incandescent


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emission

 [e-mish´un]
1. a discharge.
2. an involuntary discharge of semen.
nocturnal emission reflex emission of semen during sleep.
thermionic emission the application of heat, such as to a filament, resulting in the emission of electrons and ions.

incandescent

Etymology: L, incandescere, to begin to glow
hot to the point of glowing or emitting intense light rays, as an incandescent light bulb.

incandescent

(ĭn″kăn-dĕs′ĕnt) [L. incandescere, to glow]
Glowing with light; white hot.
References in periodicals archive ?
According to a study by light-manufacturer Sylvania, about 50 percent of consumers are expected to switch from incandescent bulbs to CFLs, while about 25 percent will start using the more expensive LEDs.
The bulbs save energy (even more than CFLs), they're non-polluting (unlike CFLs), they don't become hot (like incandescent bulbs), they're 100 percent recyclable (at no cost to the consumer), they're rugged (harder to break and suitable for indoor or outdoor use) and they come in a variety of colors.
Some industry executives believe energy-saving fluorescent lamps will lead LEDs to fill the market vacancy left by incandescents due to relatively lower prices.
However, manufacturers have recently flipped the switch, creating LED bulbs that are bright enough to replace (soon-to-be extinct) incandescent products.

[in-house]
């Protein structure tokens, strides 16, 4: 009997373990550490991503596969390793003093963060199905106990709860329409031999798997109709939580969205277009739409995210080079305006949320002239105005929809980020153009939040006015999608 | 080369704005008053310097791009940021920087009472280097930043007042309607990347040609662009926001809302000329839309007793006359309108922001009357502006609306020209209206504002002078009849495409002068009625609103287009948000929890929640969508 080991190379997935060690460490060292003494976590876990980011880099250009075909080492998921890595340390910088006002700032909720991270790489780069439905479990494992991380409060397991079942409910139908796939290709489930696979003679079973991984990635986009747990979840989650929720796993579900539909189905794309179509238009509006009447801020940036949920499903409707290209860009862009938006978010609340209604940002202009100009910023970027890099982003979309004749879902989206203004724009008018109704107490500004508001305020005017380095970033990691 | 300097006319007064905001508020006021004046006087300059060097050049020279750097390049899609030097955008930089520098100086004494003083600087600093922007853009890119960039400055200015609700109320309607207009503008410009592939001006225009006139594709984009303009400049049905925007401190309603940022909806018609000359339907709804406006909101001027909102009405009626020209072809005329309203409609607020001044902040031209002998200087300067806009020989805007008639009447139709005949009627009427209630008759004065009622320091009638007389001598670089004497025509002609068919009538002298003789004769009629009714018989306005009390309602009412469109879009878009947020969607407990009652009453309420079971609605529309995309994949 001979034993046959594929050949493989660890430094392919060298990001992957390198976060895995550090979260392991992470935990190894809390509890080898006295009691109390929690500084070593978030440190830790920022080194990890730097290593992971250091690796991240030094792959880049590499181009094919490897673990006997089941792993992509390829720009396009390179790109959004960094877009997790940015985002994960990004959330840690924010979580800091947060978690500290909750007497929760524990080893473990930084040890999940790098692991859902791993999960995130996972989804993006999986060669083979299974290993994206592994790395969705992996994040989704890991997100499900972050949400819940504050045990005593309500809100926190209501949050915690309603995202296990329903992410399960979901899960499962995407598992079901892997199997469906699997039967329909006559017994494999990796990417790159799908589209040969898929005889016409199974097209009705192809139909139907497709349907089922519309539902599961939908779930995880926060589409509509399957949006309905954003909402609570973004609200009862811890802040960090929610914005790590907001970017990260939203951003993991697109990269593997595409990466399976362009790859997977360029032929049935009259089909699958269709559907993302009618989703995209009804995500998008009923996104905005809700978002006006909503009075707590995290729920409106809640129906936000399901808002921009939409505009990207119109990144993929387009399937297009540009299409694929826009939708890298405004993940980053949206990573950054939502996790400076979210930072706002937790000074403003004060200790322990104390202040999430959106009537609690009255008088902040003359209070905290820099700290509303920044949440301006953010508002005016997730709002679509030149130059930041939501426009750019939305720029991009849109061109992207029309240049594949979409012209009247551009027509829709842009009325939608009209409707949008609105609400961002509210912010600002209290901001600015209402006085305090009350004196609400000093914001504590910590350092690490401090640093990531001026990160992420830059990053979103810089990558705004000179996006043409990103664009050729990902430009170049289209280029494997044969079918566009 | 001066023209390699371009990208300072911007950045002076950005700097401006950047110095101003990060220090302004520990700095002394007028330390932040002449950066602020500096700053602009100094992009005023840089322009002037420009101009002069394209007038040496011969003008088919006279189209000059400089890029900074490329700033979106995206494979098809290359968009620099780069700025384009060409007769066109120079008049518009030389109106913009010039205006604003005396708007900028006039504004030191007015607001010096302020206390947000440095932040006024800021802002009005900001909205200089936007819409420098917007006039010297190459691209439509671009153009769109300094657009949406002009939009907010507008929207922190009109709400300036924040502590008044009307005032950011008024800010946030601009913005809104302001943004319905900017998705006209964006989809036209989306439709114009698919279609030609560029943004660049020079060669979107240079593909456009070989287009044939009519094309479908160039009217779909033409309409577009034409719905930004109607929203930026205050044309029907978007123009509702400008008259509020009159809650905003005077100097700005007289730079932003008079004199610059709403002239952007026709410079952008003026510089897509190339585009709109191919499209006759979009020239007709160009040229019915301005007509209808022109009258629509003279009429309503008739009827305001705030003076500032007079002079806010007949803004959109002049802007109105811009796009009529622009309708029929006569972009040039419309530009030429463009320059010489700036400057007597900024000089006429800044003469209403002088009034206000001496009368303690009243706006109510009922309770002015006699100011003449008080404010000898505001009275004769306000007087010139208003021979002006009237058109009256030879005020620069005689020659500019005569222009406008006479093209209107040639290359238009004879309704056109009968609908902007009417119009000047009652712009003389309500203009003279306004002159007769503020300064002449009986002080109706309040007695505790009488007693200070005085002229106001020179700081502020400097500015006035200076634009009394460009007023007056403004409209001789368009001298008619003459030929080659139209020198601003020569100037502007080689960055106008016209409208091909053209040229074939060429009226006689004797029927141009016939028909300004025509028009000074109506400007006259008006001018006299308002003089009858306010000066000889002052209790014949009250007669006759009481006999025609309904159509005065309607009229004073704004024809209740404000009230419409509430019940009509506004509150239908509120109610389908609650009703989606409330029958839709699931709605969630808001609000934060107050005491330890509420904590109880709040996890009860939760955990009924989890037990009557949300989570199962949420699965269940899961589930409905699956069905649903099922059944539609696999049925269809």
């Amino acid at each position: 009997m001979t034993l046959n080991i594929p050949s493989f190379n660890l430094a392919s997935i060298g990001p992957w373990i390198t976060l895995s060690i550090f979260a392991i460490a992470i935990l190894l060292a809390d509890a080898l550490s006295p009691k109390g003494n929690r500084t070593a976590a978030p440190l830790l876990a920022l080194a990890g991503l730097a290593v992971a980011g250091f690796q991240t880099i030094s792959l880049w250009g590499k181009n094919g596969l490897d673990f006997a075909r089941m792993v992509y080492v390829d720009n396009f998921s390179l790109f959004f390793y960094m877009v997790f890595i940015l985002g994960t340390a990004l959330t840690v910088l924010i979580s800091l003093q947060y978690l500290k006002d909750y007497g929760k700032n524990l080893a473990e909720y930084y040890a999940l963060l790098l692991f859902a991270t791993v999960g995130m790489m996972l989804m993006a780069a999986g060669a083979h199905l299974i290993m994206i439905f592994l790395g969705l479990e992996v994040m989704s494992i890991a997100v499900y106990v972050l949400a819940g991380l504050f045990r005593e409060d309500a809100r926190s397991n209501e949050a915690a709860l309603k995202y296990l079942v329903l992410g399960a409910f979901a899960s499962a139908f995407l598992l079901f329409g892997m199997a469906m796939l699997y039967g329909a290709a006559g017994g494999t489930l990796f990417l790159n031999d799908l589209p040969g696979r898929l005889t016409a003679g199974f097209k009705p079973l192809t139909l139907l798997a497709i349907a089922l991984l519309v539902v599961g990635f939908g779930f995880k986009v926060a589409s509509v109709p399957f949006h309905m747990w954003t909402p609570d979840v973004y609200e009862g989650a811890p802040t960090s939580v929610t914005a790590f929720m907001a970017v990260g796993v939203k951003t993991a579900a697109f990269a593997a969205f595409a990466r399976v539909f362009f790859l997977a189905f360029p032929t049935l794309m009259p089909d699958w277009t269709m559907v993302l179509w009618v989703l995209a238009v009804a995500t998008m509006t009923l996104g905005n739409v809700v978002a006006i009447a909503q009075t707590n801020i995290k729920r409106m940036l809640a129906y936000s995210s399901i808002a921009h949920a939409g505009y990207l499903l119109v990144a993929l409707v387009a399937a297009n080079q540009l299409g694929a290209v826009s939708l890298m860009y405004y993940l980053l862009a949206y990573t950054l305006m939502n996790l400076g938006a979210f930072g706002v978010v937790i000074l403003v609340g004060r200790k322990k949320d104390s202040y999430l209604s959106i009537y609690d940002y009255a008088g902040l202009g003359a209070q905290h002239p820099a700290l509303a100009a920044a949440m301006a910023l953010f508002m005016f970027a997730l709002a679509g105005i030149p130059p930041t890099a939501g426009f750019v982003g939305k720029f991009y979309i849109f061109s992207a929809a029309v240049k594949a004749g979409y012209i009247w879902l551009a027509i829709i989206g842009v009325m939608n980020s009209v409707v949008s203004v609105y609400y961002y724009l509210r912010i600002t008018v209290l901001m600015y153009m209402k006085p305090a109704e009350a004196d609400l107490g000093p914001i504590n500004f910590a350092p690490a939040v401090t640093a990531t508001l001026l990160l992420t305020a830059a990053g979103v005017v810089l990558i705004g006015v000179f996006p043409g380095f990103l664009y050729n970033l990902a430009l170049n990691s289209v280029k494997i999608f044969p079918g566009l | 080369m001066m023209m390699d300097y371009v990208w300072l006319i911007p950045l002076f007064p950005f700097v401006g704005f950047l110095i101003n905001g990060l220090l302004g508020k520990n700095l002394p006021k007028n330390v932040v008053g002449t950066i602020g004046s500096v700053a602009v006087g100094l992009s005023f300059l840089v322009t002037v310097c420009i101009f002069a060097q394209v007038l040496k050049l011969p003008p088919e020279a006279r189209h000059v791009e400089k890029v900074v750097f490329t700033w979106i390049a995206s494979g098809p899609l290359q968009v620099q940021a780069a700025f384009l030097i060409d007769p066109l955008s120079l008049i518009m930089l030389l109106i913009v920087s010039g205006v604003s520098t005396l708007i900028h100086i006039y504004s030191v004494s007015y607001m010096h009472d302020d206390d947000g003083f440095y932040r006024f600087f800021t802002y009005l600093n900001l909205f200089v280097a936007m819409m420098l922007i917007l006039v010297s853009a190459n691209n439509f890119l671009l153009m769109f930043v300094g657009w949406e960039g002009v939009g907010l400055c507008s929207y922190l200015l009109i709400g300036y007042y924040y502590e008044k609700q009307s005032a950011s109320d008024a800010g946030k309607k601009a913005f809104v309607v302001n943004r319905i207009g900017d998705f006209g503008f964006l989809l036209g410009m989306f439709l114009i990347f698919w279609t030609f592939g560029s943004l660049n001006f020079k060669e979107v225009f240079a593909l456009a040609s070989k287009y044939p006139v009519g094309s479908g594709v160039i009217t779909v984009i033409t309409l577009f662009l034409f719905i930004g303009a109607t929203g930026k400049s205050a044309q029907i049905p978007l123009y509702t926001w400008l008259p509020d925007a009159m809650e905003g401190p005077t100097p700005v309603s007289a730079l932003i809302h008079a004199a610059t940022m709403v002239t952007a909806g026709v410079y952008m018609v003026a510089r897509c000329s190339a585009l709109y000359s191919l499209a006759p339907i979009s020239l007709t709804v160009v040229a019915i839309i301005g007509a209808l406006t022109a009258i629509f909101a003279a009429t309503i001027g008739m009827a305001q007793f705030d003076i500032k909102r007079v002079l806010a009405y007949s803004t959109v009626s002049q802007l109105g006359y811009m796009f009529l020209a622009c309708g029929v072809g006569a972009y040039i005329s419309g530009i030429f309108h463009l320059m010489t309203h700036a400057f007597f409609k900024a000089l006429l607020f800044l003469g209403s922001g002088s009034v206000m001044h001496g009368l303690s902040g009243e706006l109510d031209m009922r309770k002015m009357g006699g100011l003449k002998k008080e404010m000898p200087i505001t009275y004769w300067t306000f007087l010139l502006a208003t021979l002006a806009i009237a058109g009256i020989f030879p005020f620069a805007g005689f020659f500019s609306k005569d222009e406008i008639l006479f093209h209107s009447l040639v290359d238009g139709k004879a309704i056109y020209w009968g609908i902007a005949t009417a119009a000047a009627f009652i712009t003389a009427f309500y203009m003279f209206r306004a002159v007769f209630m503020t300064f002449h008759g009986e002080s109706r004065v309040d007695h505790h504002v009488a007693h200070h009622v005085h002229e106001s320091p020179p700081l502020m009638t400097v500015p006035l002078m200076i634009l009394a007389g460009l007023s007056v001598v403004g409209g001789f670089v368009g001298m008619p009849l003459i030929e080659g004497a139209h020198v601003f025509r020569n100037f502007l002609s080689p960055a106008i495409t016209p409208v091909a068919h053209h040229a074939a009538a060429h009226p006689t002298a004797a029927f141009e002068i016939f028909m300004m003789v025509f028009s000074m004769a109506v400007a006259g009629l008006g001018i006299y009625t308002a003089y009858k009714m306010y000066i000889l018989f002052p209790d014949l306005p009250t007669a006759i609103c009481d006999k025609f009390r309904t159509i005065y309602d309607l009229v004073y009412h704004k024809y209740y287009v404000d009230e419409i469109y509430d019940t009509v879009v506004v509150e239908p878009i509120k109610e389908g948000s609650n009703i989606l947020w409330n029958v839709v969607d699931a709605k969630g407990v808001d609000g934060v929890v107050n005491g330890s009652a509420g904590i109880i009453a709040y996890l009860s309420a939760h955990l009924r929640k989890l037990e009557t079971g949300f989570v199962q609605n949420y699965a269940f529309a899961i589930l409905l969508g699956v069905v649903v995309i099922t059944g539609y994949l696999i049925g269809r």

I think that within 25 years, fluorescent and incandescent will disappear altogether," he concluded.
In order to prepare unit owners for changing incandescent lighting legislation, Connected is disseminating information by including it in reports to each condo association, forwarding letters to each unit owner and posting on the company's intranet.
They have introduced legislation that would exempt traditional incandescent light bulbs manufactured within their states from federal efficiency requirements.
Noting that fluorescent bulbs use approximately 20% of the electricity used by the incandescent ones, Energy Minister James Robertson said Jamaica would save $79 million a year in energy costs, which would mean an 87-megawatt reduction in peak demand.
You can continue using your 100-watt incandescent bulbs next year, and you can replace those bulbs with other 100-watt incandescents that you may have in inventory.
By choosing to power lamps with electricity generated in an environmentally friendly way one can achieve more in ecological terms than by simply replacing incandescent bulbs with compact fluorescent lamps," clarified Roland Hischier.
The Japanese government is planning to support a shift from incandescent bulbs to energy-saving fluorescent bulbs in an effort to cut electricity consumption, and thus carbon dioxide emissions, government sources said Wednesday.